Are Millennials Financially Screwed?


Source: Bloomberg


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  1. rd commented on Nov 12

    In the short term, yes. In the only term, only if they want to be.

    We moved passed peak productivity in the boomer generation a decade ago. Now the boomers are at peak wealth stage, so asset prices are high. That will likely change as those assets get sold to pay for retirement (individuals and pension funds).

    So right now Millenials have high student loan debt that is preventing them buying what are probably over-priced homes, stocks, and bonds. As their debts get paid off, they will move into their own peak productivity period a decade or so from now. Asset (houses, stocks, bonds) prices will likely have lower valuations (inflation-adjusted prices lower) and their incomes will be rising as they move into the slots exited by boomers and Generation X.

    I think we are in the equivalent of the end of the 1930s (minus double-digit unemployment) or the late 1970s (minus double-digit inflation). Those periods were followed by 30 years of growth and prosperity after another round or two of challenges. So I think the Millenials will be just fine 40 years from now, unless they decide to get greedy and screw things up..

    • CDizzle commented on Nov 12

      Greedy…like the 20s, 70s or 90s, from a stock price perspective?

      Each generation is increasingly myopic. Greed could arguably be viewed as the excessive risk in a given timeframe, i.e. short term return vs. long term viability?

    • rd commented on Nov 12

      More like greedy from an income/wealth inequality standpoint while ignoring Keynes and running large deficits to reduce tax burdens during boom periods .Unstable financial markets are an outcome of those policies, not a cause. Fighting voluntary unfunded wars (Vietnam, Iraq) is another way to create Minsky moments.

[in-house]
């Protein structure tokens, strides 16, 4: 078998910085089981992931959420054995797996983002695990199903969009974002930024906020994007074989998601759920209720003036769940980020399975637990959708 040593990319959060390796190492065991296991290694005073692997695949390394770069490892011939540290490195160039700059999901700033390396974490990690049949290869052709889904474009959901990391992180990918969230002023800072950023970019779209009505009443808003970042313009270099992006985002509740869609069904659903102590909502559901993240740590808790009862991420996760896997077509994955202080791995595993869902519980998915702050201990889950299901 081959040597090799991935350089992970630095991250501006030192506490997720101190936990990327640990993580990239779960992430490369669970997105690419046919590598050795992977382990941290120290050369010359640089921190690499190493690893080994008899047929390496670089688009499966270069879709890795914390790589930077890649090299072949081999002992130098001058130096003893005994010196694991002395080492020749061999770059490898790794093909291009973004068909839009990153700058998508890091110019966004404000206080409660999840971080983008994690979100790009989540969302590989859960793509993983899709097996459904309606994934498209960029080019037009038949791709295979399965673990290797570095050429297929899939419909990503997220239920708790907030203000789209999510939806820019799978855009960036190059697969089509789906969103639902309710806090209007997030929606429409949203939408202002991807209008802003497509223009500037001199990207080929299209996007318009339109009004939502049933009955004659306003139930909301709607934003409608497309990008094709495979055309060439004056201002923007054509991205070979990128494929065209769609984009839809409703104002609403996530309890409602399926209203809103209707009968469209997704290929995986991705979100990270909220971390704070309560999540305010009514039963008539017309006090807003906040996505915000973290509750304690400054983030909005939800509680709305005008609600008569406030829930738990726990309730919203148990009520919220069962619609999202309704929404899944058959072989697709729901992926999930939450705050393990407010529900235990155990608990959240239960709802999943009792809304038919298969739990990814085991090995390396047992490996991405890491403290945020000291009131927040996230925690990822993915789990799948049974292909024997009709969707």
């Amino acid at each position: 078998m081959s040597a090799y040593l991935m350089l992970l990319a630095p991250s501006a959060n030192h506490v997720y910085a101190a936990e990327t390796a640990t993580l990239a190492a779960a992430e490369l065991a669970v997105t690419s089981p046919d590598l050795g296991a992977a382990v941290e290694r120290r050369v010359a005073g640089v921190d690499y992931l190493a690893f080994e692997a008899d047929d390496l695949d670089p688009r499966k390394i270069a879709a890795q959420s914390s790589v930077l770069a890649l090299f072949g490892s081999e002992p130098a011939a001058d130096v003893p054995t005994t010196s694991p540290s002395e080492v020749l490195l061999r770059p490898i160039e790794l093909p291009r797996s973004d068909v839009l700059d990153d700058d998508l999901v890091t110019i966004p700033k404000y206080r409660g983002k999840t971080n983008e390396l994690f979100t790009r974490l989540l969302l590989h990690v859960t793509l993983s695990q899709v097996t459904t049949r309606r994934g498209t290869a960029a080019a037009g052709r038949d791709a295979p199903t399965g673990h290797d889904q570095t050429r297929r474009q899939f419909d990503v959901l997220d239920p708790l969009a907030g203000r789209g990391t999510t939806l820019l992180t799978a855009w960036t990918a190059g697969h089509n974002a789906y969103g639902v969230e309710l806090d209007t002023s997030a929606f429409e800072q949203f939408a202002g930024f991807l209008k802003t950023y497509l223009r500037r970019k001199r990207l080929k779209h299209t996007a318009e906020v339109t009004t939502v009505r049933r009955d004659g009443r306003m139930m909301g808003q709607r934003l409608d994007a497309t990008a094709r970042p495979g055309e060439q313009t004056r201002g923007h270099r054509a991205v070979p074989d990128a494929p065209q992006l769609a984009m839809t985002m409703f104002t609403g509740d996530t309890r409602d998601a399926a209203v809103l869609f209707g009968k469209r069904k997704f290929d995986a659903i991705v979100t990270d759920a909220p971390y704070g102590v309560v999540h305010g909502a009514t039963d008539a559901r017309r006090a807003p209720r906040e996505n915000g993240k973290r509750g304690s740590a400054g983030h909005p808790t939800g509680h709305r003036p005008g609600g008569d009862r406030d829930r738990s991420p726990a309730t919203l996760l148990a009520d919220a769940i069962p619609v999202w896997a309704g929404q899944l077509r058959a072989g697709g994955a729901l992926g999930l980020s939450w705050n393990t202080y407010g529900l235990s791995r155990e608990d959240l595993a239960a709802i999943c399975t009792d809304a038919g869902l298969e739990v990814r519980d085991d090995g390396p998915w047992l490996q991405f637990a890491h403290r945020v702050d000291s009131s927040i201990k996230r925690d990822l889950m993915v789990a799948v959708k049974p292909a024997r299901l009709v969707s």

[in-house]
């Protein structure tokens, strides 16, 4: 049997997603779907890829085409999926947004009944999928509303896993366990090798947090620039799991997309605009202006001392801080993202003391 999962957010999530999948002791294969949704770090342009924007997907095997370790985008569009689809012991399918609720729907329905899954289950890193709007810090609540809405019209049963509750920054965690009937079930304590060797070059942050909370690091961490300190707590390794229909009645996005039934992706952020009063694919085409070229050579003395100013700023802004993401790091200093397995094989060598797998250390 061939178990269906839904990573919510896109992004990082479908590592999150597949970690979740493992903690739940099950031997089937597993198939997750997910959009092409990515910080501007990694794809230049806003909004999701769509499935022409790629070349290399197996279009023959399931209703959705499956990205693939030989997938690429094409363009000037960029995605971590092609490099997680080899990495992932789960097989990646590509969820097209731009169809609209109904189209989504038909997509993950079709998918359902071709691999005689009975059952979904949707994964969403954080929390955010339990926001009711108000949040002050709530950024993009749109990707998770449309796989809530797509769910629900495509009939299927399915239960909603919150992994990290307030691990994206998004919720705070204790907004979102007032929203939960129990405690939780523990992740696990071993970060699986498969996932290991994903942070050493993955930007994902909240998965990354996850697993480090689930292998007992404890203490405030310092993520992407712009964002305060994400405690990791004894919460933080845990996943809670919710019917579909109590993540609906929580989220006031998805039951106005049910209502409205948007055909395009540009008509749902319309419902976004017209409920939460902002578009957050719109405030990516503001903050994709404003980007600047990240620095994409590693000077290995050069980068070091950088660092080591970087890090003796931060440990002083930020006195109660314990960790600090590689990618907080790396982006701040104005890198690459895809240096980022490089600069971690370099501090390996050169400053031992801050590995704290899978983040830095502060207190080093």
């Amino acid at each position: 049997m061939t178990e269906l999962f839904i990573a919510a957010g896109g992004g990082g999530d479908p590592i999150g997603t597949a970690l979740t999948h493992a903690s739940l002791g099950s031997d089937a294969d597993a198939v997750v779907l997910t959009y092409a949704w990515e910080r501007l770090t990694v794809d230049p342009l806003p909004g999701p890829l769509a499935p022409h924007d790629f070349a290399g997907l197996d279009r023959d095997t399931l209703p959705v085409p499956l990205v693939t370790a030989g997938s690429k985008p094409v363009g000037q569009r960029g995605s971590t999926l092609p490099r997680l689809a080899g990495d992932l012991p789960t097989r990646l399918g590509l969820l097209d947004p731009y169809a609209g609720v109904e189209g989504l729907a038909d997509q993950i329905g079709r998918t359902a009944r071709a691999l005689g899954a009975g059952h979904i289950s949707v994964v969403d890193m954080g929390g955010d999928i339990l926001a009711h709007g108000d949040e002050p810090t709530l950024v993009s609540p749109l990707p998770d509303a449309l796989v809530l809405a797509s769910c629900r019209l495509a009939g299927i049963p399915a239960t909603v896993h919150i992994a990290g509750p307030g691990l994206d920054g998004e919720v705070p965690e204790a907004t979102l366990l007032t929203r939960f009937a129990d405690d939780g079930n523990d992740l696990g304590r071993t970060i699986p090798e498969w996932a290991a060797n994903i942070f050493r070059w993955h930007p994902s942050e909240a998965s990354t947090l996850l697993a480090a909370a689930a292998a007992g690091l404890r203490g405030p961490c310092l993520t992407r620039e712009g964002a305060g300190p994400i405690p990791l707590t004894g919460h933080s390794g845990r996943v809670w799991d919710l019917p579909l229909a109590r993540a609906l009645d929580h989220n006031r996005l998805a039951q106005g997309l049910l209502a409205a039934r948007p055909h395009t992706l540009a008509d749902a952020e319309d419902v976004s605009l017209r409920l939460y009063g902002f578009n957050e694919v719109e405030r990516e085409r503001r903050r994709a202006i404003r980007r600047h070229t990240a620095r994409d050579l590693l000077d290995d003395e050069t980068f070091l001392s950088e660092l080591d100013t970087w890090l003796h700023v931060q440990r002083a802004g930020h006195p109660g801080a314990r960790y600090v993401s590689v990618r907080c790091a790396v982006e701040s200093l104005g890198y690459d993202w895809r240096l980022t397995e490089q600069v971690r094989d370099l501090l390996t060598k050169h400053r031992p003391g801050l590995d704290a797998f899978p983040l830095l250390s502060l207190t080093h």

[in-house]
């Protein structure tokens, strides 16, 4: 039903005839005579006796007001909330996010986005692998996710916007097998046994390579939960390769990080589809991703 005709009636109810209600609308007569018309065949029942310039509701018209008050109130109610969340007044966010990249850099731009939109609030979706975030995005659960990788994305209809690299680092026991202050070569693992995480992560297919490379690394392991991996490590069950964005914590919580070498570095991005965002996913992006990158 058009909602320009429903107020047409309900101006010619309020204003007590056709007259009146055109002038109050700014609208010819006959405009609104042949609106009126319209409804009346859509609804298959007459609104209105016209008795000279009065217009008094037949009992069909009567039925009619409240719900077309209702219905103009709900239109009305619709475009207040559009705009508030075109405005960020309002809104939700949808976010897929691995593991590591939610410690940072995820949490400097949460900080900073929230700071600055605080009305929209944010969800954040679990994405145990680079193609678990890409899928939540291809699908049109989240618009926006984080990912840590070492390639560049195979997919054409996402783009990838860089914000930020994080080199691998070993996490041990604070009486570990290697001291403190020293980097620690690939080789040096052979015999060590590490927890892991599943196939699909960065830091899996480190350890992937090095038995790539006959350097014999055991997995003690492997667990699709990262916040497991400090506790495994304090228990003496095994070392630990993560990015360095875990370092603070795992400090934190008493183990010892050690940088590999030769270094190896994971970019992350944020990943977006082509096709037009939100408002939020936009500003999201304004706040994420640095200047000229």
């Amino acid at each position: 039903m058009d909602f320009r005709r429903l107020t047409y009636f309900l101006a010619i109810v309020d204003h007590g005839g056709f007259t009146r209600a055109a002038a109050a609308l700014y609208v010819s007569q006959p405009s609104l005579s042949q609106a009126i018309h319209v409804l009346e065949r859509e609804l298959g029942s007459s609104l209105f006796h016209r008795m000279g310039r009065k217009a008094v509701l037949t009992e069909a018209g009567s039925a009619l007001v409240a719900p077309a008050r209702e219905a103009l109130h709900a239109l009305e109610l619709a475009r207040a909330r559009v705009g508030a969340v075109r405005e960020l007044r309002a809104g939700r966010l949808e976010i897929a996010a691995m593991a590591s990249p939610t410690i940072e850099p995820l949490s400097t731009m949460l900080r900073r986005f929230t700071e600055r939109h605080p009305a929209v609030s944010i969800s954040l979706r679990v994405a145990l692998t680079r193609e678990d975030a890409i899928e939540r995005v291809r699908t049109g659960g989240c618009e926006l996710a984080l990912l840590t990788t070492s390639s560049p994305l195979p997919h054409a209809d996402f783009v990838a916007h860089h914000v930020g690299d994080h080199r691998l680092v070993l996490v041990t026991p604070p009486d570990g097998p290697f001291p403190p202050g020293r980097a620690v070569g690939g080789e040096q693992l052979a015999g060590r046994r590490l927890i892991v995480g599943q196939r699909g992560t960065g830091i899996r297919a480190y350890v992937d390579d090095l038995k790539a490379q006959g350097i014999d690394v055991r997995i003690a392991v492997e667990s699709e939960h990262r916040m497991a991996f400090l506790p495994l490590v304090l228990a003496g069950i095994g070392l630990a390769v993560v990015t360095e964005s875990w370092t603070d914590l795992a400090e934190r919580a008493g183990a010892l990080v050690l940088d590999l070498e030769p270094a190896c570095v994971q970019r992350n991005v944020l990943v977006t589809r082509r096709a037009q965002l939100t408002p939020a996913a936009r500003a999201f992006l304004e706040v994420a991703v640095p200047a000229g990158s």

2. marketmap commented on Nov 12

    Get that Roth IRA open ! Try to fund the 1st year with an initial “large” sum and then contribute small and incrementally growing contributions years 2 – 11 ( slide 19 in link below, for example, shows $3800 total contributions after initial and incremental after 11 years). Along the way, invest in low expense small cap value universe * and bond ETF’s utilizing a robust, empirically tested tactical allocation model. Charts 5 + 6 shows graph and actuarial outcomes table of geometric compounding of contribution scenario described based on average 46 year historical rolling historical periods starting 1927.
    Soon, we will roll out an app providing direction for young, self directed investors to use within low cost brokerage structure.
    * small cap universe provides highest decile alpha according to Fama and French and a young worker has “time compounding” advantage on their side to maximize asset growth using tax deferral..

    • DeDude commented on Nov 12

      If we are looking at a situation where the next decade or more asset prices will be dropping (as boomers unload their assets to live in retirement), then putting money into retirement accounts would be about the worst thing they can do. Instead they should rent while they pay back all their student loans, then begin saving up for a 20% downpayment on a house.

    • rd commented on Nov 13

      Dollar cost averaging into tax-deferred accounts still works in that scenario as the best time to be buying is when the markets are dropping. But it should be balanced by continuing to pay off the debt and saving cash.

  3. tradeking13 commented on Nov 12

    Competitive pole dancing? That’s a thing?

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